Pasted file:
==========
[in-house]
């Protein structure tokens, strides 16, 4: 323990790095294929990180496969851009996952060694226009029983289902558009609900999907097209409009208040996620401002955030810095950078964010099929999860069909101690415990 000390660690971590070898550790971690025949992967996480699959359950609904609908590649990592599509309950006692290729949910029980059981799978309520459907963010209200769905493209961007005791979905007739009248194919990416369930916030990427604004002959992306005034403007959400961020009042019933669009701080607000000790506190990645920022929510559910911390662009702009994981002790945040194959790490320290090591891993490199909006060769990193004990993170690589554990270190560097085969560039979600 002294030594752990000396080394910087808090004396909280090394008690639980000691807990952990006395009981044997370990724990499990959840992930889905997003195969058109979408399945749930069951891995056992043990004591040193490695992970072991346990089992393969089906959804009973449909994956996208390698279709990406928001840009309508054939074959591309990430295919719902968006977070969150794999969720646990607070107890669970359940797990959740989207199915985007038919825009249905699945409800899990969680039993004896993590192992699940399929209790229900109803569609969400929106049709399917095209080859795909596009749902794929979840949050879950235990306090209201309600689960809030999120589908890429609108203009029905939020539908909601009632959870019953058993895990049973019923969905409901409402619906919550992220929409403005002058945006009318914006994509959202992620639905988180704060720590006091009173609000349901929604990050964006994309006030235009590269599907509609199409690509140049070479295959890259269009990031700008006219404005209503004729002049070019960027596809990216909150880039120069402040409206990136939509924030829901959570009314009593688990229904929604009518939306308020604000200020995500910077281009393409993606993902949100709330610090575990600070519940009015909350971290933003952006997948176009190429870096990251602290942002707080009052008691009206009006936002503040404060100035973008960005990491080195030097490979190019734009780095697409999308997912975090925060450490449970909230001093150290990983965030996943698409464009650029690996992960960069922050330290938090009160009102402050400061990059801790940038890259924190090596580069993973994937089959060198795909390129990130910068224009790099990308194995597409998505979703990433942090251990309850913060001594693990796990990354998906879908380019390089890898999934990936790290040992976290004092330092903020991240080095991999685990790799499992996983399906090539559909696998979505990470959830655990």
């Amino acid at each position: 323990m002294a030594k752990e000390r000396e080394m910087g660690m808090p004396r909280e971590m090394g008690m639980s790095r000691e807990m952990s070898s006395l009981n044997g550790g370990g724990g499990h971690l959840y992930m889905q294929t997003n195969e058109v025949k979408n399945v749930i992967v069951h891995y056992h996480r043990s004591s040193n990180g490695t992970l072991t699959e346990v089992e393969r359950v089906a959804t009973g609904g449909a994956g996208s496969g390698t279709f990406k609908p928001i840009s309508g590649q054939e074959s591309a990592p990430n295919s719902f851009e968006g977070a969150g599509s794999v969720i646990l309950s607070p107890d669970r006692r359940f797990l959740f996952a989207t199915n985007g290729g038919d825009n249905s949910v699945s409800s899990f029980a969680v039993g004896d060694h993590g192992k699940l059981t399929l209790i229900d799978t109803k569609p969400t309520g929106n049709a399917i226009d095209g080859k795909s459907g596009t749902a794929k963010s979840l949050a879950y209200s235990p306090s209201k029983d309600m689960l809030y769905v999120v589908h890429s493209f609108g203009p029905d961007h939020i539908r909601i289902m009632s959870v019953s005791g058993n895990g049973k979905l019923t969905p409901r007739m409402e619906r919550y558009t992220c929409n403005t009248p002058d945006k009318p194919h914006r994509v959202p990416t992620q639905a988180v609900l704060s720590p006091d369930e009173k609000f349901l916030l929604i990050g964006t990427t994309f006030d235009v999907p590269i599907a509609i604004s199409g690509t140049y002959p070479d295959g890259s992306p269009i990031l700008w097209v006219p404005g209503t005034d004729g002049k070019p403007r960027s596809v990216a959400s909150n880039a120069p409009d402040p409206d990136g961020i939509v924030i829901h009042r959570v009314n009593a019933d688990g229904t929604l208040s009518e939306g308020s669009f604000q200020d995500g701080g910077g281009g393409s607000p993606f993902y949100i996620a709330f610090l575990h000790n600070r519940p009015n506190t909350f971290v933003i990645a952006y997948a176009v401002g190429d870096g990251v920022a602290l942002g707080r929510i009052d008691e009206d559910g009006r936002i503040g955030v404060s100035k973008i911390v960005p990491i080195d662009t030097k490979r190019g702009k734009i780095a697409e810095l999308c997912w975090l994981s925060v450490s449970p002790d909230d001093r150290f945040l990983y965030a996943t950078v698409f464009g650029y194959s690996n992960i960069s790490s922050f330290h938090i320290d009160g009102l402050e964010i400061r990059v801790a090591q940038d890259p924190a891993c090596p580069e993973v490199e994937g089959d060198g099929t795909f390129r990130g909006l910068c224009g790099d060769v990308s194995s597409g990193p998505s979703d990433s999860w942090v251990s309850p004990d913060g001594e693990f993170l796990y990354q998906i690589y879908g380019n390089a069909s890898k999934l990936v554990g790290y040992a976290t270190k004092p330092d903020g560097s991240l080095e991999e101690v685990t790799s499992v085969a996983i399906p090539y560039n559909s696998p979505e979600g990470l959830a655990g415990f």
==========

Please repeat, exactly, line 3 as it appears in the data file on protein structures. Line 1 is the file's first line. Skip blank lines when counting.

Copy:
């Amino acid at each position: 323990m002294a030594k752990e000390r000396e080394m910087g660690m808090p004396r909280e971590m090394g008690m639980s790095r000691e807990m952990s070898s006395l009981n044997g550790g370990g724990g499990h971690l959840y992930m889905q294929t997003n195969e058109v025949k979408n399945v749930i992967v069951h891995y056992h996480r043990s004591s040193n990180g490695t992970l072991t699959e346990v089992e393969r359950v089906a959804t009973g609904g449909a994956g996208s496969g390698t279709f990406k609908p928001i840009s309508g590649q054939e074959s591309a990592p990430n295919s719902f851009e968006g977070a969150g599509s794999v969720i646990l309950s607070p107890d669970r006692r359940f797990l959740f996952a989207t199915n985007g290729g038919d825009n249905s949910v699945s409800s899990f029980a969680v039993g004896d060694h993590g192992k699940l059981t399929l209790i229900d799978t109803k569609p969400t309520g929106n049709a399917i226009d095209g080859k795909s459907g596009t749902a794929k963010s979840l949050a879950y209200s235990p306090s209201k029983d309600m689960l809030y769905v999120v589908h890429s493209f609108g203009p029905d961007h939020i539908r909601i289902m009632s959870v019953s005791g058993n895990g049973k979905l019923t969905p409901r007739m409402e619906r919550y558009t992220c929409n403005t009248p002058d945006k009318p194919h914006r994509v959202p990416t992620q639905a988180v609900l704060s720590p006091d369930e009173k609000f349901l916030l929604i990050g964006t990427t994309f006030d235009v999907p590269i599907a509609i604004s199409g690509t140049y002959p070479d295959g890259s992306p269009i990031l700008w097209v006219p404005g209503t005034d004729g002049k070019p403007r960027s596809v990216a959400s909150n880039a120069p409009d402040p409206d990136g961020i939509v924030i829901h009042r959570v009314n009593a019933d688990g229904t929604l208040s009518e939306g308020s669009f604000q200020d995500g701080g910077g281009g393409s607000p993606f993902y949100i996620a709330f610090l575990h000790n600070r519940p009015n506190t909350f971290v933003i990645a952006y997948a176009v401002g190429d870096g990251v920022a602290l942002g707080r929510i009052d008691e009206d559910g009006r936002i503040g955030v404060s100035k973008i911390v960005p990491i080195d662009t030097k490979r190019g702009k734009i780095a697409e810095l999308c997912w975090l994981s925060v450490s449970p002790d909230d001093r150290f945040l990983y965030a996943t950078v698409f464009g650029y194959s690996n992960i960069s790490s922050f330290h938090i320290d009160g009102l402050e964010i400061r990059v801790a090591q940038d890259p924190a891993c090596p580069e993973v490199e994937g089959d060198g099929t795909f390129r990130g909006l910068c224009g790099d060769v990308s194995s597409g990193p998505s979703d990433s999860w942090v251990s309850p004990d913060g001594e693990f993170l796990y990354q998906i690589y879908g380019n390089a069909s890898k999934l990936v554990g790290y040992a976290t270190k004092p330092d903020g560097s991240l080095e991999e101690v685990t790799s499992v085969a996983i399906p090539y560039n559909s696998p979505e979600g990470l959830a655990g415990f």